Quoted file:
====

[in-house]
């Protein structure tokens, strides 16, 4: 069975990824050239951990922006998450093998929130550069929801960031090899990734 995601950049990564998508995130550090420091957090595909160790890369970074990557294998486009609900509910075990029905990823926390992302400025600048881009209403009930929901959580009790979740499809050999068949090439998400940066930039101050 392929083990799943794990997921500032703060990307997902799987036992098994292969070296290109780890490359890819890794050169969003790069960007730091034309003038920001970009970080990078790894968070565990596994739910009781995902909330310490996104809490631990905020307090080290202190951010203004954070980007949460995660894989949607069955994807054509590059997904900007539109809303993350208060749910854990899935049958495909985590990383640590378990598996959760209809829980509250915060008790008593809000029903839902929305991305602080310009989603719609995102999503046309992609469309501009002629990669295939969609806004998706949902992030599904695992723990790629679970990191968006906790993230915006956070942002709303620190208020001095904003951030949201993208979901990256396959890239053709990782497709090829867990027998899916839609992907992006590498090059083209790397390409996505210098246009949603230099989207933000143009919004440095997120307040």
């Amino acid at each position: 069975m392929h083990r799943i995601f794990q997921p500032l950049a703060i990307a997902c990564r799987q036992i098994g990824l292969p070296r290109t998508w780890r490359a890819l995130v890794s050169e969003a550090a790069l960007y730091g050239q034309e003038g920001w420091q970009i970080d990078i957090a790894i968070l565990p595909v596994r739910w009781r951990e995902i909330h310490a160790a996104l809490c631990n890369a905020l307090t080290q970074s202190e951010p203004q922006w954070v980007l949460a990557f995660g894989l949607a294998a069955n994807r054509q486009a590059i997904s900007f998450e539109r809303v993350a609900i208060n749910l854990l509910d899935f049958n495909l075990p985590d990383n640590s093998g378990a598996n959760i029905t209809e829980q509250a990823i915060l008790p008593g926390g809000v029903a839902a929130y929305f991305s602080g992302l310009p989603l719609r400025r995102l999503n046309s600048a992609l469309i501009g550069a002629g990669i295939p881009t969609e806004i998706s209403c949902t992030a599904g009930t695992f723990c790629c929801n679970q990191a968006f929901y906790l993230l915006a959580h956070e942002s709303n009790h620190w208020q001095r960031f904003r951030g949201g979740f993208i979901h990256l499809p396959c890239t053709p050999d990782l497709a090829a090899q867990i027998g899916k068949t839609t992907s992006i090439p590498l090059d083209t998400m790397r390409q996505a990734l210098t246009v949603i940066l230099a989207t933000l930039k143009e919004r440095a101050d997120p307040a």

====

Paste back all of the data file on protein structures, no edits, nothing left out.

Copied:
[in-house]
């Protein structure tokens, strides 16, 4: 069975990824050239951990922006998450093998929130550069929801960031090899990734 995601950049990564998508995130550090420091957090595909160790890369970074990557294998486009609900509910075990029905990823926390992302400025600048881009209403009930929901959580009790979740499809050999068949090439998400940066930039101050 392929083990799943794990997921500032703060990307997902799987036992098994292969070296290109780890490359890819890794050169969003790069960007730091034309003038920001970009970080990078790894968070565990596994739910009781995902909330310490996104809490631990905020307090080290202190951010203004954070980007949460995660894989949607069955994807054509590059997904900007539109809303993350208060749910854990899935049958495909985590990383640590378990598996959760209809829980509250915060008790008593809000029903839902929305991305602080310009989603719609995102999503046309992609469309501009002629990669295939969609806004998706949902992030599904695992723990790629679970990191968006906790993230915006956070942002709303620190208020001095904003951030949201993208979901990256396959890239053709990782497709090829867990027998899916839609992907992006590498090059083209790397390409996505210098246009949603230099989207933000143009919004440095997120307040």
């Amino acid at each position: 069975m392929h083990r799943i995601f794990q997921p500032l950049a703060i990307a997902c990564r799987q036992i098994g990824l292969p070296r290109t998508w780890r490359a890819l995130v890794s050169e969003a550090a790069l960007y730091g050239q034309e003038g920001w420091q970009i970080d990078i957090a790894i968070l565990p595909v596994r739910w009781r951990e995902i909330h310490a160790a996104l809490c631990n890369a905020l307090t080290q970074s202190e951010p203004q922006w954070v980007l949460a990557f995660g894989l949607a294998a069955n994807r054509q486009a590059i997904s900007f998450e539109r809303v993350a609900i208060n749910l854990l509910d899935f049958n495909l075990p985590d990383n640590s093998g378990a598996n959760i029905t209809e829980q509250a990823i915060l008790p008593g926390g809000v029903a839902a929130y929305f991305s602080g992302l310009p989603l719609r400025r995102l999503n046309s600048a992609l469309i501009g550069a002629g990669i295939p881009t969609e806004i998706s209403c949902t992030a599904g009930t695992f723990c790629c929801n679970q990191a968006f929901y906790l993230l915006a959580h956070e942002s709303n009790h620190w208020q001095r960031f904003r951030g949201g979740f993208i979901h990256l499809p396959c890239t053709p050999d990782l497709a090829a090899q867990i027998g899916k068949t839609t992907s992006i090439p590498l090059d083209t998400m790397r390409q996505a990734l210098t246009v949603i940066l230099a989207t933000l930039k143009e919004r440095a101050d997120p307040a």